Geekery of all stripes

AWS IoT Dash Button Doorbell

This post is woefully late, as Amazon has stopped selling these button to the general public, but on the other hand, better late than never?

For those not in the know, Amazon sold little buttons, co-branded with Tide, Trojan(!), and toilet paper, that you would set next to wherever it was you used that product, and when you were running low you could just push the button and it would automatically order a refill.

It was exactly as silly as that sounds.

But! They also sold buttons without branding (other than AWS) for $20 that you could program to do whatever you want at the push of a button, assuming what you want is doable using AWS Lambda. That’s what we’re here to do today.

Step zero is to somehow find yourself a button that isn’t being sold anymore. Good luck!

Now that that’s out of the way, let’s get cracking.

For this, we’re going to work our way “backwards”, starting with the service that will alert you by pinging your phone (or desktop, etc). I use a service called Pushover, though you can use any service that is supported by IFTTT. Sign up for an account, pay the $5, and make sure to test the notifications are getting through to your phone.

Next we’re going to use IFTTT, as service that allows you to connect a bunch of things to a bunch of other things. Sign up for an account, then add the ‘Pushover’ service - it will ask you to login to Pushover (again) and choose which device you want to ping. You can leave that as default to ping everything, or select a subset.

Now we create a new IFTTT Webhook. Go to create, click the +This that doesn’t look like a button, then search for ‘webhook’. Step two the only option is “Receive a web request”, let’s do that. Call the Event ‘iotDoorbell’. Now click +That, search for Pushover, and select “Send a Pushover Notification”.

Now we build out the notification itself. Set the title to ‘Ring!’ and the message to ‘Someone is at the door’. If you are very concerned that you’ll never miss someone ringing the bell, change the priority to Emergency, which will buzz you every thirty seconds until you acknowledge the alert.

Create the event, and label it ‘If AWS IoT Dash Button Pushed, Send Notification’ (I’m a big fan of descriptive names, if you couldn’t tell!). We now have the endpoint that will kick off our alert, but we need an API key to be able to hit it. Go to this page to see what your “Maker Webhook” settings are. Specifically, it will have a URL that contains a very long string of garbage at the end of it. That’s your API key, grab it, we’re about to use it.

We’ve finally backed our way up to Amazon. Hopefully you already have an AWS account, if not, go sign up for one. For this, we are going to create a new Lambda function. Use the latest Node.js runtime (12.x as of this writing), call it something memorable (“iOT Button Doorbell” works), and make sure to select “Create a new role with basic Lamda permissions”.

We’re finally to the actual Lambda code. When you copy and paste this, please make sure to change the API Key to the long string that you grabbed a couple of paragraphs ago, and also make sure that the makerEvent name matches exactly what you called the webhook when you were creating it on IFTTT.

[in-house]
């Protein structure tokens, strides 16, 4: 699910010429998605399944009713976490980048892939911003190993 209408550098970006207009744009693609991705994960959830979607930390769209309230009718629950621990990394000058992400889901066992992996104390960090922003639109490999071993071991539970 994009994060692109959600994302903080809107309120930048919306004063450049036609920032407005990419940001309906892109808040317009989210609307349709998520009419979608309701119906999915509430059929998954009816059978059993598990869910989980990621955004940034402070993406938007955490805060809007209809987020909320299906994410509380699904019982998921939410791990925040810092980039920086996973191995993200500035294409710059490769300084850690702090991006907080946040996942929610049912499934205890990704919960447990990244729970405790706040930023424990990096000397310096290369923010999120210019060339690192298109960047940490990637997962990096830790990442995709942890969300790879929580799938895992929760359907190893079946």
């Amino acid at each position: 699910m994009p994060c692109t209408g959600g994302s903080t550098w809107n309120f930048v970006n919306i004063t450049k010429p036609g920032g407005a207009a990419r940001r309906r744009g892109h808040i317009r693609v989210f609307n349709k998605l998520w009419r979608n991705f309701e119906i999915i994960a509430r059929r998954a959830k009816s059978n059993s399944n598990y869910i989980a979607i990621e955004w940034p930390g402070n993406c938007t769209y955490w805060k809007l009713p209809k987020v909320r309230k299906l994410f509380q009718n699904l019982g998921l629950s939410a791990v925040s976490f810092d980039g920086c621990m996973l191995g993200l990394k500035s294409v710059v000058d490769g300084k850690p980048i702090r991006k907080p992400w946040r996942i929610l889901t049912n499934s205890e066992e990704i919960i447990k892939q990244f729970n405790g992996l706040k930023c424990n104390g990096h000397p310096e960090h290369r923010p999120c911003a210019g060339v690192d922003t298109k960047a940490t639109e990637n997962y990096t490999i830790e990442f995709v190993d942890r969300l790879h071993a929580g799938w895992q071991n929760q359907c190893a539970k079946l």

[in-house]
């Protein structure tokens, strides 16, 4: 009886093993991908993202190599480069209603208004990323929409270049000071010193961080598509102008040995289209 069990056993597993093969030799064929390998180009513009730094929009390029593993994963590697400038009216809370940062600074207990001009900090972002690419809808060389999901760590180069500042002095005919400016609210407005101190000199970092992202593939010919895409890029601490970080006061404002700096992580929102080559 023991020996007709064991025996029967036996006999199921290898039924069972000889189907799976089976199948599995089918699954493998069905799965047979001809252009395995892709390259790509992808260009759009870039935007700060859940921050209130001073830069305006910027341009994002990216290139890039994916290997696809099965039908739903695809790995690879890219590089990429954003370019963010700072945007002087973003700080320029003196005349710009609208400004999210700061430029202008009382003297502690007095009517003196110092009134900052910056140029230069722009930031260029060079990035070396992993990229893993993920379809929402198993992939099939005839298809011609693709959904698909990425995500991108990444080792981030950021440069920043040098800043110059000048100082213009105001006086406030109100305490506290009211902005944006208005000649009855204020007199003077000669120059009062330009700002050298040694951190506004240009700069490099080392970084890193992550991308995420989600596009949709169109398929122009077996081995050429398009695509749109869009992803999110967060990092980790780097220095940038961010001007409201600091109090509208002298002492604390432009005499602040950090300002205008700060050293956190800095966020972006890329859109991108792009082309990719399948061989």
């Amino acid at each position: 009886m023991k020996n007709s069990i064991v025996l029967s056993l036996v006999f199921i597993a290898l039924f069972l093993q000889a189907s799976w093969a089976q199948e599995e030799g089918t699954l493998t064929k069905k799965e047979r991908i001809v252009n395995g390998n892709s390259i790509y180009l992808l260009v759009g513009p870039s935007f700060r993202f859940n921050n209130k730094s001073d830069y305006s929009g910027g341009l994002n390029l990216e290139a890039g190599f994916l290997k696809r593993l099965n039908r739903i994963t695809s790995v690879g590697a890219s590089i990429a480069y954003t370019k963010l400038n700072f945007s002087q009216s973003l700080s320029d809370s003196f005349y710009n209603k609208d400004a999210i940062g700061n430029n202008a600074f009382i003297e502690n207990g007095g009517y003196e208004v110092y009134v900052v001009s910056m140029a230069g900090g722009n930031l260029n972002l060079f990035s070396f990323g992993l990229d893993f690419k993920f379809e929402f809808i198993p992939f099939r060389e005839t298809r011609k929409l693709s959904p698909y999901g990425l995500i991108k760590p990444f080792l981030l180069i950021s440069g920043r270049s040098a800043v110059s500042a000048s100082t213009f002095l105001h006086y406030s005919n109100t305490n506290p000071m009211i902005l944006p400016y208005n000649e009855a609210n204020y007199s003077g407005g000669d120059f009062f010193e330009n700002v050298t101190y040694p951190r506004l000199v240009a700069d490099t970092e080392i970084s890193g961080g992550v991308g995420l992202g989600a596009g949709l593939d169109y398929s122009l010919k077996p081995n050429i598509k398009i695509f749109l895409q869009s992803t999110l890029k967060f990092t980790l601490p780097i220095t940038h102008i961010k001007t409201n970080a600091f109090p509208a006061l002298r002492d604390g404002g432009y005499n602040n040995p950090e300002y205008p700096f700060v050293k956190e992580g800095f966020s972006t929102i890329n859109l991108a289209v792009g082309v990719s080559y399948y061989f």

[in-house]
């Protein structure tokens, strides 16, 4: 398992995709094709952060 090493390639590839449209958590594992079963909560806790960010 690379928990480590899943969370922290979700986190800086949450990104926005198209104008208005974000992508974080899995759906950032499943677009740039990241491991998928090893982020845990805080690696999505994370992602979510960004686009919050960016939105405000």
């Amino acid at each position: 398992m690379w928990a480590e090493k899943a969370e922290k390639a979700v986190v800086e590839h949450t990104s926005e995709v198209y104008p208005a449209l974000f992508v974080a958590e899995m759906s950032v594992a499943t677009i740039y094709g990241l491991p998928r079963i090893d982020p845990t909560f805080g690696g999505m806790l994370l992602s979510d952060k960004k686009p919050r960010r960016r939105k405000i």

'use strict';

const https = require('https');

const makerKey = '<ifttt API key>'; // change it to your Maker key

exports.handler = (event, context, callback) => {
    console.log('Received event:', event);

    // make sure you created a receipe for event <serialNumber>-<clickType>
    const makerEvent = `iotDoorbell`;
    const url = `https://maker.ifttt.com/trigger/${makerEvent}/with/key/${makerKey}`;
    https.get(url, (res) => {
        let body = '';
        console.log(`STATUS: ${res.statusCode}`);
        res.on('data', (chunk) => body += chunk);
        res.on('end', () => {
            console.log('Event has been sent to IFTTT Maker channel');
            callback(null, body);
        });
    }).on('error', (e) => {
        console.log('Failed to trigger Maker channel', e);
        callback(`Failed to trigger Maker channel: ${e.message}`);
    });
};

And finally, we’ve backed our way up all the way to the actual button. Download the iOS app for managing the buttons. Follow the on-screen instructions for adding the button to your account. If you don’t have the original box (because you bought this second-hand or found one lying on the street), the code they want is on the back. You’ll have to login to your AWS account and make sure that your region matches wherever you created your Lambda function.

And now you’re set! Push the button, and your phone should start buzzing and chirping and annoying you to no end. Duct tape the button to the side of your front door and you’re good to go. Or, more seriously, I did all of this to send an alert that my next-door neighbor needed help (she was an elderly lady who had fallen down a few times and I wanted to make sure I was only ever a button push away).

But you have the full power of IFTTT at your finger tips - this doesn’t have to just be an alerting system1. Want to send a tweet that says “Poopin’” every time you hit a button? That power is (literally) at your finger tips. Go forth and find all the uses for a single-use button there are.


  1. In fact, you’ll notice that there’s actually no reason to use IFTTT for any of this - Pushover offers a web api, one that we could absolutely call within our Lambda function. Feel free to do that as an exercise, if you do want to keep this as a pure alerting thing. ↩︎